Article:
Remarks at the Signing of the Excise Tax Reduction Bill.
Distinguished Members of the Congress, ladies and gentlemen:
This is a bright day for all Americans.
Very shortly I will sign into law a bill that at midnight will lift $1 3/4 billion of onerous taxes from the American economy; that next January will ease the tax burden by a further $1 3/4 billion; that will pay big dividends in lower prices, in more jobs, in more sales, and in more production, not just in this year of 1965, but in 1966 and in many years to come thereafter.
So, this afternoon I want to personally congratulate the entire Congress for its very prompt and its very efficient and effective action on this matter. I asked the Congress on May 17 to reduce excise taxes. They have now completed action on that bill in exactly 32 days.
This is another shining chapter in the legislative record that a great Congress is writing--a new chapter of progress in American life.
The enactment of this bill reflects the confidence of the administration and the Congress that the benefits of excise tax reductions will be passed along to the American consumer. We can expect no less from our competitive business system.
This bill is now our third major tax action in 3 years.
The Revenue Act of 1962 introduced a bold new concept without precedent in American fiscal history--a 7-percent tax credit for business investment in new equipment. It laid the foundation for a sustained advance in business investment.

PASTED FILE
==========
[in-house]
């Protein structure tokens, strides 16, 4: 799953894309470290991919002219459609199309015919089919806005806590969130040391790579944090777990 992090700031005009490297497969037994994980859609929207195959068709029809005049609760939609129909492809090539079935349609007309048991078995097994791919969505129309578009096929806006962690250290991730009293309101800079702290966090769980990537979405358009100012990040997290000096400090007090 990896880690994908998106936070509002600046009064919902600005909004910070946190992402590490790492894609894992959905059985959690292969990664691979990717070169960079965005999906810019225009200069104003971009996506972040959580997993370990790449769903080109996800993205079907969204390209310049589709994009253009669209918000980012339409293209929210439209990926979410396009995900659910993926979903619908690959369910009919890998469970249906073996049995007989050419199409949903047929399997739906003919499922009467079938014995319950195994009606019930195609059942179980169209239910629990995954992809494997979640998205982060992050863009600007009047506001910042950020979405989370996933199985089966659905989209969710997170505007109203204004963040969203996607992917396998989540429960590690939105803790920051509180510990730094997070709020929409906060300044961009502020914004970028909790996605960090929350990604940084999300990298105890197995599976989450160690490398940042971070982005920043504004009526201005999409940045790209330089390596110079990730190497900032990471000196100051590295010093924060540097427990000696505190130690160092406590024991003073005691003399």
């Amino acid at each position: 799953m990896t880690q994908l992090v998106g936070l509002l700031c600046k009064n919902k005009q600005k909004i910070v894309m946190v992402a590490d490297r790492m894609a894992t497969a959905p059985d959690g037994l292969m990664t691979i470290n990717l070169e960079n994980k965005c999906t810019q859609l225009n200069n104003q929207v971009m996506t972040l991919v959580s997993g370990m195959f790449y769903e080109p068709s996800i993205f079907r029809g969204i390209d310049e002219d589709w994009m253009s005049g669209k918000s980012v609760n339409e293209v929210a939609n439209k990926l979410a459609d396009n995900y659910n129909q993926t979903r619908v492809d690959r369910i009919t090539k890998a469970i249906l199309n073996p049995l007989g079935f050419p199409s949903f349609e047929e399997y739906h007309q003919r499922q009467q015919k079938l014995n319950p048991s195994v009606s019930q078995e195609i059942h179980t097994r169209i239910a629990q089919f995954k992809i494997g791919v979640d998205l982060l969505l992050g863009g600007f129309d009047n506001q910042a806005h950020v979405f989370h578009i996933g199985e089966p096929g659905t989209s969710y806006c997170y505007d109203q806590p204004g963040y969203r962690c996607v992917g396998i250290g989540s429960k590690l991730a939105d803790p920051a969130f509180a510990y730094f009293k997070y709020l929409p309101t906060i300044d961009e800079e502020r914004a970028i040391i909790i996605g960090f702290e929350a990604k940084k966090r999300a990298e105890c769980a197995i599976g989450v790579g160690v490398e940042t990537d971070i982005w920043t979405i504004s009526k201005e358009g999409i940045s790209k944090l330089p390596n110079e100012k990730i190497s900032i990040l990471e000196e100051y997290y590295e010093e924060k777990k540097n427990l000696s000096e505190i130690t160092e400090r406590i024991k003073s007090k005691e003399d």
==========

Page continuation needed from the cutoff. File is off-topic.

That uninterrupted advance has brought investment in equipment in the first quarter of 1965 to $38 billion, an increase of 52 percent in 4 years. And it is continuing. It is bringing rich rewards in the modernization of our entire industrial plant, in better products, in more efficient production, in lower costs, and, finally, in hundreds of thousands of new jobs for the working people of America.
Early last year, the Congress, in its wisdom, passed the Revenue Act of 1964. This second major tax reform simplified our income taxes, and made them fairer, and it reduced by $14 billion the taxes that American consumers and businesses owe on their 1965 incomes.
And this bill, which f am signing today, will eliminate an additional $4.7 billion of excise taxes.
The tax actions of 1962, and 1964, and 1965, taken together, are the mark of a vigorous new philosophy in our fiscal affairs.
Through the rigorous and never-ending pruning of waste, we have found the means for new programs already in education, in health, in urban and regional development, in the war on poverty, in large-scale strengthening of social efforts toward a better America, and in many new health programs.
Through a careful concern for private incentives, our tax system now better promotes growth, and efficiency, and opportunity.